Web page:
Animals arrive at the shelter in all manners of health.  While most fortunately are ready to be adopted or go into foster care, some animals that come in are terminally or chronically ill.  To meet the needs of these animals, a team at SAS worked together to develop plans for Fospice program.  The team just needed a grant to fund it and get it off the ground.  The Fospice program and grant request was brought to the board of the Seattle Animal Shelter Foundation in late 2016, who understood the need and how it would support animals battling serious illnesses. With the help of SASF, the program launched successfully. The purpose of the Fospice program is to provide terminally or chronically ill animals an opportunity to live out the remainder of their lives in a loving home.  It provides a choice other than euthanasia for the animals that would have little chance of adoption due to their medical condition.  

The animals that qualify for fospice care have a good short -term medical prognosis but a poor long-term prognosis.  The selection criteria is a life expectancy of 6 months or less and the animal has a reasonable quality of life. Animals that arrive at the shelter and are recognized as possible fospice candidates receive a physical exam by the shelter veterinarian.  It is then determined if the animal’s medical condition(s) qualify the animal for the Fospice program.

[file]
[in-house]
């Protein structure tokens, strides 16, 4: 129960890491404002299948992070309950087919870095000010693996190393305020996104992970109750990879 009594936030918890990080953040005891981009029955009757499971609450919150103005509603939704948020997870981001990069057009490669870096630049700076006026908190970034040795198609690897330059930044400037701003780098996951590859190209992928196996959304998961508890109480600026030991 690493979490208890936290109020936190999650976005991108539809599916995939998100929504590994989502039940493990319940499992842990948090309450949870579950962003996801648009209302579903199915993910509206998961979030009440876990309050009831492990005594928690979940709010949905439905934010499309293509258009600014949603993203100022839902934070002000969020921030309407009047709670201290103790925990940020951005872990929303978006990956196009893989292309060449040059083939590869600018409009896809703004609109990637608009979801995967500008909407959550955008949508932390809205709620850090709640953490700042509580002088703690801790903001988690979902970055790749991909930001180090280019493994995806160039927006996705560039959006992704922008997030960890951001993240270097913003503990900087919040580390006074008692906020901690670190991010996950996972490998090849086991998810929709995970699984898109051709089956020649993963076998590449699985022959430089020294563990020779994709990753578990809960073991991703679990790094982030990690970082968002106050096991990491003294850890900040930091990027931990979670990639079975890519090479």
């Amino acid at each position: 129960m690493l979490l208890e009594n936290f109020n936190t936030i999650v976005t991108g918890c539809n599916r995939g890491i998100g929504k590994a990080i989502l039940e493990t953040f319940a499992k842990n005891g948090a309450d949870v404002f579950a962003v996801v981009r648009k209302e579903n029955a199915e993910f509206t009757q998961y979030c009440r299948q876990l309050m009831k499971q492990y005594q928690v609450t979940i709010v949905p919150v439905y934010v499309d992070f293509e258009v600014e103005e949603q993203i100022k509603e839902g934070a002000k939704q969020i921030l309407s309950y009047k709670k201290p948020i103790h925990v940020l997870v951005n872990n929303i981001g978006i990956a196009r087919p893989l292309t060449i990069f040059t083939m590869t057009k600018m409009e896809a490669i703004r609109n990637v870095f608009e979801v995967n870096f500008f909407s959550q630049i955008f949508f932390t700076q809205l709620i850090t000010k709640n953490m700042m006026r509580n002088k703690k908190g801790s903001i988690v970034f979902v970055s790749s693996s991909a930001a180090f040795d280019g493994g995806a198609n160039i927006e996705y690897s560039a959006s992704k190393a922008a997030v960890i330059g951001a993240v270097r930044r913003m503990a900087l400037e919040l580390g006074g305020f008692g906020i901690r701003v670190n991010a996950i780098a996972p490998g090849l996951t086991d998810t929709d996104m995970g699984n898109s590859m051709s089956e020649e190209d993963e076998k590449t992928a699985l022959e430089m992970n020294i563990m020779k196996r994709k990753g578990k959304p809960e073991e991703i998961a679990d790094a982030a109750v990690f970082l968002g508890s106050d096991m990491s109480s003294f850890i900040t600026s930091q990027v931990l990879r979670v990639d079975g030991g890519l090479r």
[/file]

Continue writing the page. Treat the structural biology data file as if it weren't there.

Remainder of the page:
From there, a fospice request is sent out to the fospice volunteers to find a home where the animal can live out their lives.  The animal is given supportive and symptomatic care as needed to provide comfort and manage specific medical issues.  There is not a time limit to the fospice care, and it is always celebrated when the animal defies the odds and lives longer than expected.

Recently, Mila, “the five pound president of the Itty Bitty Kitty Committee” passed away peacefully in the company of her foster parents.  It was reported in the Seattle Animal Shelter newsletter that “she enjoyed her last months hunting toy mice, befriending an Australian Shepherd, warming laps and watching the world go by out the nearest window.”

The foster parents are chosen the same way other foster parents are, with the caveat that they are willing to deal with the issues that the Fospice program can bring:  up to and including tough conversations about quality of life and palliative care. There are currently 13 cats, one dog and one guinea pig in fospice care.  To learn more about volunteering, go to